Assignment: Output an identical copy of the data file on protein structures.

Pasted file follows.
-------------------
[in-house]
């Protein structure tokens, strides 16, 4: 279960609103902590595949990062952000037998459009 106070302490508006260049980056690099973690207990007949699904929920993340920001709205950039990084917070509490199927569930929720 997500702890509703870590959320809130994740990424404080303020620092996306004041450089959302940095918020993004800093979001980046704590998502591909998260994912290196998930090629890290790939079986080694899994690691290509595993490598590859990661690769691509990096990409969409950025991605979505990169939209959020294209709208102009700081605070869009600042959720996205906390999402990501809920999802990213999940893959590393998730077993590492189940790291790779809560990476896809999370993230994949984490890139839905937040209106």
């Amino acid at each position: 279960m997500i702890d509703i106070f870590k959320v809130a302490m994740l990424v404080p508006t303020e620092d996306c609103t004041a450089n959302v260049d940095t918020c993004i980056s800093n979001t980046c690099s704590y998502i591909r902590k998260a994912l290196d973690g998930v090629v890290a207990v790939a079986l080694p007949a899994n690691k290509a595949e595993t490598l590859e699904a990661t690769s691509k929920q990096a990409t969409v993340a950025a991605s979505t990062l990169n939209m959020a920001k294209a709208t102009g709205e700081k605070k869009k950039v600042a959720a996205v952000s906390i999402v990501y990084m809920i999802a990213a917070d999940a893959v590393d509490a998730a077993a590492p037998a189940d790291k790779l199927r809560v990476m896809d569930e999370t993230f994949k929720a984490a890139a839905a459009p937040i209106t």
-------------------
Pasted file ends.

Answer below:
[in-house]
């Protein structure tokens, strides 16, 4: 279960609103902590595949990062952000037998459009 106070302490508006260049980056690099973690207990007949699904929920993340920001709205950039990084917070509490199927569930929720 997500702890509703870590959320809130994740990424404080303020620092996306004041450089959302940095918020993004800093979001980046704590998502591909998260994912290196998930090629890290790939079986080694899994690691290509595993490598590859990661690769691509990096990409969409950025991605979505990169939209959020294209709208102009700081605070869009600042959720996205906390999402990501809920999802990213999940893959590393998730077993590492189940790291790779809560990476896809999370993230994949984490890139839905937040209106």
């Amino acid at each position: 279960m997500i702890d509703i106070f870590k959320v809130a302490m994740l990424v404080p508006t303020e620092d996306c609103t004041a450089n959302v260049d940095t918020c993004i980056s800093n979001t980046c690099s704590y998502i591909r902590k998260a994912l290196d973690g998930v090629v890290a207990v790939a079986l080694p007949a899994n690691k290509a595949e595993t490598l590859e699904a990661t690769s691509k929920q990096a990409t969409v993340a950025a991605s979505t990062l990169n939209m959020a920001k294209a709208t102009g709205e700081k605070k869009k950039v600042a959720a996205v952000s906390i999402v990501y990084m809920i999802a990213a917070d999940a893959v590393d509490a998730a077993a590492p037998a189940d790291k790779l199927r809560v990476m896809d569930e999370t993230f994949k929720a984490a890139a839905a459009p937040i209106t």